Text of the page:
The days of having to pay for video games are over. Generally, retail games are better because they're made with more effort and care than their free counterparts. But free browser-based game sites are insanely popular, specifically Kongregate, Armor Games, and the grandaddy of them all—NewGrounds. Despite not receiving funds directly from the players, they've become a profitable niche in the games industry. And that popularity has attracted more talent and money to the production of web games, consistently improving the quality of each new release. This article focuses on one particular casual game site that's followed a more narrow niche than any of the others, possibly producing better games than any of them. We're talking about Adult Swim Games.
Adult Swim started by partnering with Midway Games (Mortal Kombat, NFL Blitz) in 2005 to make licensed games based on their hit cartoons. Two were released:
- Aqua Teen Hunger Force Zombie Ninja Pro-Am, a 2007 golf title for PS2. Abject critical and commercial failure.
- Harvey Birdman: Attorney at Law, an Ace Attorney spinoff published by Capcom for PS2, PSP, and Wii. Marginally better than Aqua Teen, thanks to Capcom and gameplay that follows Ace Attorney's proven formula.
Since then, Adult Swim has wisely and successfully turned away from big-budget licensed titles and moved into a space better suited to their off-the-wall sense of humor—original Flash games.
I was never a big Flash game player, because they always made me feel kinda foolish about the amount of money spent for the game discs sitting on my shelves. And in boxes. And on my desk. And stacked under the TV. I've also found that most free games won't hold my attention, Insaniquarium being the notable exception. That game sucked me in like a hypnotist offering free PS3s. But recently, a friend sent me a link to the most recent release on Adult Swim Games: Soul Brother. I gave it a shot, along with several other titles, sinking enough sunless hours into them to be able to offer this judgement on Adult Swim Games:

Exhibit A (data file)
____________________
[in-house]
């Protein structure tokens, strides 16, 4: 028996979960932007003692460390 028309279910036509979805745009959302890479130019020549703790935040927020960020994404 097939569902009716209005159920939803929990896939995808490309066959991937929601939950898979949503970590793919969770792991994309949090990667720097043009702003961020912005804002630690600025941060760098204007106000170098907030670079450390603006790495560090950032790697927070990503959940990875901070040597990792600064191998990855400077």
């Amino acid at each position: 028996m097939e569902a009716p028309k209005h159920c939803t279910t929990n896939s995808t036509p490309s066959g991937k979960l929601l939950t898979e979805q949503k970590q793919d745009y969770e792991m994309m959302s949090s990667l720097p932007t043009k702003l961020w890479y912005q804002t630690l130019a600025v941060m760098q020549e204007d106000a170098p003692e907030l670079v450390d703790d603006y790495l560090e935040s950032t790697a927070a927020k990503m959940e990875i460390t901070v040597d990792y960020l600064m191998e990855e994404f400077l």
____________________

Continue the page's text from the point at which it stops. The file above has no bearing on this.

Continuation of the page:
There aren't nearly as many games as on Kongregate or Armor, but that's a good thing. None of the games I played on Adult Swim were terrible. Some weren't tremendously fun, and I've experienced several Flash crashes in Chrome while playing them, but none felt like a complete waste of time. Some, including Soul Brother, were quite good. Below are the highlights and lowlights of my journey:
It's the breakout hit that established the site. It has over 55 million plays on Adult Swim Games, and countless more on the other sites that host it, including Kongregate. The player controls an amateur surgeon, operating on a variety of misfit patients using tools like a pizza cutter and a stapler. Along with many other games on Adult Swim, this one uses cartoony graphics and humor to couch its grizzly subject matter. The effect works. I've had more fun with this game than I ever did with the more serious surgical games like Trauma Center (which actually costs money).
2. Soul Brother
It's the newest game on the site. It's Metroid meets Super Meat Boy in a browser, with ghosts and demonic posession added. Like in Amateur Surgeon, the visual style and music are instantly charming and help offset the implications of what your ghostly protagonist is actually doing—posessing the bodies of different characters with special abilities, using them to solve platforming puzzles, and forcing them to commit suicide so the ghost can transfer to then next required host. Challenging, addictive, and just the right amount of perversion.
The player controls a—*drum roll*—lesbian spider queen from Mars who's slaves are escaping. The player must navigate mazes, recapturing their slaves while combating the ones with offensive capabilities. It's like Pac-Man, but enslaving the ghosts instead of fleeing them. The whole package is a well-crafted homage to the great arcade games of the '80s, whatever your stance on the title might be.
The hero of this business simulator is Hempy. He's an anthropomorphized hemp plant leaf whose dream is to make a living selling hemp for industrial uses. To this end, the player must plant hemp crops of different strains and wait for them to grow. Literally. You plant plants, each one taking a certain amount of real-world time to sprout, then you harvest and sell them (to paper and rope manufacturers, I'm sure). Any game where the majority of the gameplay is not doing or even watching anything is probably not worth the time, except for the most hemp-happy of gamers. However, it does appear to have a following, judging by the FarmVille-like variety of hack and cheat videos available on YouTube for the game.